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Re: [PATCH 0/N] test-suite improvement - PASS/FAIL: initial patch
On Mon, 17 Sep 2012, Siddhesh Poyarekar wrote:
> If you want a predictable way to find out if a test passed or failed,
> then you can simply parse the stderr of the `make -k check` result.
> There will only be three types of content in it:
> 1) Warnings, either from compilation or from the test case itself
> 2) Compiler errors
> 3) The Error line signifying which test failed.
This doesn't readily give a list of passing tests, though you can get that
by using "make --debug=b -k check". But really the point is so that not
everyone needs to reinvent the wheel in such ways - so that you can simply
use standard glibc testsuite machinery to give a list of test results.
Note that eventually you don't just want PASS and FAIL; you should have
other statuses such as UNRESOLVED and UNSUPPORTED:
* UNRESOLVED: a test detected a condition (such as an out-of-memory error)
meaning it couldn't test what it was meant to test. Also, ideally you'd
get PASS or FAIL for compiling/linking a test as well as running it, and
if those failed then the run of the test would be UNRESOLVED.
* UNSUPPORTED: the test depends on some feature not supported in this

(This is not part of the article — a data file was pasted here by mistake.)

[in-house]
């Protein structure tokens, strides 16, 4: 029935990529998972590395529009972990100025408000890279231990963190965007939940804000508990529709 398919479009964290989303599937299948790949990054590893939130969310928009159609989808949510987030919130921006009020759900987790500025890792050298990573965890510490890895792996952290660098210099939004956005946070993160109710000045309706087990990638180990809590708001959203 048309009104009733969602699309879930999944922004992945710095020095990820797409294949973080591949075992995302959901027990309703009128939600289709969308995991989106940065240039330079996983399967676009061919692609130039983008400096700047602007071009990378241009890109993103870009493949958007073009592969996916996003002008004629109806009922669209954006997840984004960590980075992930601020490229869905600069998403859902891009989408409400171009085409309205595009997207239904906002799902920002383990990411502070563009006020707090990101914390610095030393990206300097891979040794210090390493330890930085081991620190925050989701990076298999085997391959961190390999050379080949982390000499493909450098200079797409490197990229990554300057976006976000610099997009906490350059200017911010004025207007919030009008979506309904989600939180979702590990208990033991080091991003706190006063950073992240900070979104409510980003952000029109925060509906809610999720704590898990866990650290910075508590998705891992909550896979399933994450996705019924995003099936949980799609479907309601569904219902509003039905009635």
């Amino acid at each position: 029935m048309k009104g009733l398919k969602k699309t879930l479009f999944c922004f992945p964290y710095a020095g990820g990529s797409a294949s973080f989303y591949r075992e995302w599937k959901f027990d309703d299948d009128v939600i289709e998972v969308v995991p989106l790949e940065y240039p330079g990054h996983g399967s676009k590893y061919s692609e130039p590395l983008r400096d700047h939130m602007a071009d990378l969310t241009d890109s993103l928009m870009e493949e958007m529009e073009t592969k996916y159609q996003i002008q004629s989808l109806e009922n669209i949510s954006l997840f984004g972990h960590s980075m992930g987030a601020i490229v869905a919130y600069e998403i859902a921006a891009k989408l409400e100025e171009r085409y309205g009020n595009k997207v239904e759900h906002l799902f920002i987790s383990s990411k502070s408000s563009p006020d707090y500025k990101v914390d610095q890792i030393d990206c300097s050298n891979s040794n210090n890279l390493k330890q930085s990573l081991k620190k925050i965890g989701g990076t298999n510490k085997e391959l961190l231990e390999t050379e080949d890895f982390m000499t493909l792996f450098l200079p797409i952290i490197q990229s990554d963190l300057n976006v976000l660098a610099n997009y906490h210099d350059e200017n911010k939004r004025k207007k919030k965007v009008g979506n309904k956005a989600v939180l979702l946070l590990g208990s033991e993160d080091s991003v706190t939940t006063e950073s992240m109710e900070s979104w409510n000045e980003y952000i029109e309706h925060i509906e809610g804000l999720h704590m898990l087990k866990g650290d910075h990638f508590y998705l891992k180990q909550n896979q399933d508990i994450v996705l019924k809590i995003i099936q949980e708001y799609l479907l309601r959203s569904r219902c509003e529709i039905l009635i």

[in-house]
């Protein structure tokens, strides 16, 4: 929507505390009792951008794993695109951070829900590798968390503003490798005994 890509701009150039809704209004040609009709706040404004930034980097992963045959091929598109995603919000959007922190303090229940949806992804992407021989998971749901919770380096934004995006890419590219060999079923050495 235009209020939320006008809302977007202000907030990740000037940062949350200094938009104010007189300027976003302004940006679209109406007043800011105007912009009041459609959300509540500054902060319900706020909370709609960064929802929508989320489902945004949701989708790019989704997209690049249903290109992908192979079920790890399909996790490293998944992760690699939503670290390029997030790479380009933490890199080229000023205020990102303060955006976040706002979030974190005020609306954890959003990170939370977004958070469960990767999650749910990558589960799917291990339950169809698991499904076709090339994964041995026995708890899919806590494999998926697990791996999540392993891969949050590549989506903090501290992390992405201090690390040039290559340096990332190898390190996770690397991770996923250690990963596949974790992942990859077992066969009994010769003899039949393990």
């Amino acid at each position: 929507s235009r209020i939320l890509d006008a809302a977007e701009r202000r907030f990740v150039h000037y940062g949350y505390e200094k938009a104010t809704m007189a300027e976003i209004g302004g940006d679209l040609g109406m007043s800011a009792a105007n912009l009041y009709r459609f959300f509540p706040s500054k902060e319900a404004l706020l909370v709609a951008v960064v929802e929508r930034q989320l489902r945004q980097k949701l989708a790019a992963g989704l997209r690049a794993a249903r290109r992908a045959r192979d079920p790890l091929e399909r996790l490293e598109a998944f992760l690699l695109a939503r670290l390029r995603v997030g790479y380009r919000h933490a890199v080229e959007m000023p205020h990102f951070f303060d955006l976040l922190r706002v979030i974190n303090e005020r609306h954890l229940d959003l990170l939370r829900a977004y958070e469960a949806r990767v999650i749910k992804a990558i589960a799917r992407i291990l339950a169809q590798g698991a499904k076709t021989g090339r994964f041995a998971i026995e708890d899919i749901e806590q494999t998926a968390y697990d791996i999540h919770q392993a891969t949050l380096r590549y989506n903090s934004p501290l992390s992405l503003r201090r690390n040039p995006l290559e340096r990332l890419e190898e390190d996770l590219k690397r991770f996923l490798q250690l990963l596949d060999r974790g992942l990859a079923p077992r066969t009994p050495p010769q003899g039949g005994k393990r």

configuration of glibc or the system on which the test was run. (Some
tests aren't built at all in particular configurations; it would be best
to show those as UNSUPPORTED. Some may just exit early if something isn't
supported, e.g. tst-setcontext if getcontext returns with an ENOSYS
Actually implementing those may require reviewing how all the existing
tests use exit statuses so that suitable statuses can be reserved to
signal UNRESOLVED / UNSUPPORTED.
> * For the standards check, it may make sense to save expected or
> thresholds for the conformance so that a PASS/FAIL can be determined.
> I am not very well versed with this part of the tests, so someone
> else may need to confirm/deny this.
See what I said in
splitting up this into smaller tests run by separate makefile commands, so
you can get finer-grained PASS/FAIL information, maybe at the level of
(standard, header) pairs as well as allowing more parallelism.
(Splitting up tests with lots of separate assertions is generally a good
thing to help finer-grained tracking of what passes and fails in a given
Regarding expected failure states, one might hope they could be
represented in some way that has *both* the following effects:
* "make check" (no -k) doesn't stop on a failure of the test.
* A failure appears as XFAIL rather than FAIL in the summary, and a pass
as XPASS rather than PASS.
The more of these extra features you want, the harder it is to get them
simply by parsing existing "make" output without new infrastructure such
as that proposed in this thread.
Joseph S. Myers